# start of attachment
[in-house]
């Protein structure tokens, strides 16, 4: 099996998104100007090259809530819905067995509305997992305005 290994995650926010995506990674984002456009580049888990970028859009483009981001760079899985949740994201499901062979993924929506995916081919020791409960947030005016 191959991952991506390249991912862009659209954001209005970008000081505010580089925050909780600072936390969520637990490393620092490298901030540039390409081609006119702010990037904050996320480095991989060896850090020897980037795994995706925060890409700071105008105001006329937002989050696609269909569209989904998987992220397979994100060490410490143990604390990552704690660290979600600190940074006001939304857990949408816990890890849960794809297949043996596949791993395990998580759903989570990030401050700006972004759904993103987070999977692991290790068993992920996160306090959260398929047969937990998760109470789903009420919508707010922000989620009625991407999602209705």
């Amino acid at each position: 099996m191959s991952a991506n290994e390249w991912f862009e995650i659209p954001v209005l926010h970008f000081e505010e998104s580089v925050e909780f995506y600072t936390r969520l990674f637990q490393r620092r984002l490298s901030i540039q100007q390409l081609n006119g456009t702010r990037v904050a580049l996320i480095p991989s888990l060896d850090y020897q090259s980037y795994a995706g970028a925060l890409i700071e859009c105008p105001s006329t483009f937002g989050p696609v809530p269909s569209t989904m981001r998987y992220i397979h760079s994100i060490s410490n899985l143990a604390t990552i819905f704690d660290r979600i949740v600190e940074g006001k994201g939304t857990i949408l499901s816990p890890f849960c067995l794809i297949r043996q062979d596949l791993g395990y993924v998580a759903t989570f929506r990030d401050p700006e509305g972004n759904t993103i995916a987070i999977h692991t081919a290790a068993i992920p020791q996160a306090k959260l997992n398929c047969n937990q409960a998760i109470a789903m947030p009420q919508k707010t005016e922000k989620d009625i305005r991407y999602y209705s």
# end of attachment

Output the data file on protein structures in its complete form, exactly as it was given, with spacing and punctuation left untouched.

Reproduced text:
[in-house]
């Protein structure tokens, strides 16, 4: 099996998104100007090259809530819905067995509305997992305005 290994995650926010995506990674984002456009580049888990970028859009483009981001760079899985949740994201499901062979993924929506995916081919020791409960947030005016 191959991952991506390249991912862009659209954001209005970008000081505010580089925050909780600072936390969520637990490393620092490298901030540039390409081609006119702010990037904050996320480095991989060896850090020897980037795994995706925060890409700071105008105001006329937002989050696609269909569209989904998987992220397979994100060490410490143990604390990552704690660290979600600190940074006001939304857990949408816990890890849960794809297949043996596949791993395990998580759903989570990030401050700006972004759904993103987070999977692991290790068993992920996160306090959260398929047969937990998760109470789903009420919508707010922000989620009625991407999602209705």
């Amino acid at each position: 099996m191959s991952a991506n290994e390249w991912f862009e995650i659209p954001v209005l926010h970008f000081e505010e998104s580089v925050e909780f995506y600072t936390r969520l990674f637990q490393r620092r984002l490298s901030i540039q100007q390409l081609n006119g456009t702010r990037v904050a580049l996320i480095p991989s888990l060896d850090y020897q090259s980037y795994a995706g970028a925060l890409i700071e859009c105008p105001s006329t483009f937002g989050p696609v809530p269909s569209t989904m981001r998987y992220i397979h760079s994100i060490s410490n899985l143990a604390t990552i819905f704690d660290r979600i949740v600190e940074g006001k994201g939304t857990i949408l499901s816990p890890f849960c067995l794809i297949r043996q062979d596949l791993g395990y993924v998580a759903t989570f929506r990030d401050p700006e509305g972004n759904t993103i995916a987070i999977h692991t081919a290790a068993i992920p020791q996160a306090k959260l997992n398929c047969n937990q409960a998760i109470a789903m947030p009420q919508k707010t005016e922000k989620d009625i305005r991407y999602y209705s």